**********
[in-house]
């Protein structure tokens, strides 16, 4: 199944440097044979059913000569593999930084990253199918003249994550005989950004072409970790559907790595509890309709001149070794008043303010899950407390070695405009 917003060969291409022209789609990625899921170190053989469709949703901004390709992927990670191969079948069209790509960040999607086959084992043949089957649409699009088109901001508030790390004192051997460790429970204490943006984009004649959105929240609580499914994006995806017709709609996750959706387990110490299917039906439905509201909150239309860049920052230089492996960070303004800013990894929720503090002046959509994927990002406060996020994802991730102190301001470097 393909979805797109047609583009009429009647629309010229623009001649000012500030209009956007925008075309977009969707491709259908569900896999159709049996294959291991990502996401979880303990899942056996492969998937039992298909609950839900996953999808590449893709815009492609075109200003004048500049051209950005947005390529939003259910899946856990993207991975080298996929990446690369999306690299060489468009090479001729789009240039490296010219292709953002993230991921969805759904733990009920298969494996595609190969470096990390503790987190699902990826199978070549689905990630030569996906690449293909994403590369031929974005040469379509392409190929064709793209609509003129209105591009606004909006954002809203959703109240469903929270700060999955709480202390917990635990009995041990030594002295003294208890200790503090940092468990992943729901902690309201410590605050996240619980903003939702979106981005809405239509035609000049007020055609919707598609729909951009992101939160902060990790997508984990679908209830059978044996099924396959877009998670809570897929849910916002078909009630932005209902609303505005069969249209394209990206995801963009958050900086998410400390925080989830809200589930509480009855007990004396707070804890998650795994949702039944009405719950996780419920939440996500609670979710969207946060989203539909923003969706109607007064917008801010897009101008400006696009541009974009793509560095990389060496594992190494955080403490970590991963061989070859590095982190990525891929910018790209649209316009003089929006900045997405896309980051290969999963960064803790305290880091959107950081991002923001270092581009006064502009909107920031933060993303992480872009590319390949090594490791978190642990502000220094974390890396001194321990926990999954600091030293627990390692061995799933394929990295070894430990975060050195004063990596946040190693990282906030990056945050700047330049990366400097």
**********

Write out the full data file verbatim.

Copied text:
[in-house]
């Protein structure tokens, strides 16, 4: 199944440097044979059913000569593999930084990253199918003249994550005989950004072409970790559907790595509890309709001149070794008043303010899950407390070695405009 917003060969291409022209789609990625899921170190053989469709949703901004390709992927990670191969079948069209790509960040999607086959084992043949089957649409699009088109901001508030790390004192051997460790429970204490943006984009004649959105929240609580499914994006995806017709709609996750959706387990110490299917039906439905509201909150239309860049920052230089492996960070303004800013990894929720503090002046959509994927990002406060996020994802991730102190301001470097 393909979805797109047609583009009429009647629309010229623009001649000012500030209009956007925008075309977009969707491709259908569900896999159709049996294959291991990502996401979880303990899942056996492969998937039992298909609950839900996953999808590449893709815009492609075109200003004048500049051209950005947005390529939003259910899946856990993207991975080298996929990446690369999306690299060489468009090479001729789009240039490296010219292709953002993230991921969805759904733990009920298969494996595609190969470096990390503790987190699902990826199978070549689905990630030569996906690449293909994403590369031929974005040469379509392409190929064709793209609509003129209105591009606004909006954002809203959703109240469903929270700060999955709480202390917990635990009995041990030594002295003294208890200790503090940092468990992943729901902690309201410590605050996240619980903003939702979106981005809405239509035609000049007020055609919707598609729909951009992101939160902060990790997508984990679908209830059978044996099924396959877009998670809570897929849910916002078909009630932005209902609303505005069969249209394209990206995801963009958050900086998410400390925080989830809200589930509480009855007990004396707070804890998650795994949702039944009405719950996780419920939440996500609670979710969207946060989203539909923003969706109607007064917008801010897009101008400006696009541009974009793509560095990389060496594992190494955080403490970590991963061989070859590095982190990525891929910018790209649209316009003089929006900045997405896309980051290969999963960064803790305290880091959107950081991002923001270092581009006064502009909107920031933060993303992480872009590319390949090594490791978190642990502000220094974390890396001194321990926990999954600091030293627990390692061995799933394929990295070894430990975060050195004063990596946040190693990282906030990056945050700047330049990366400097």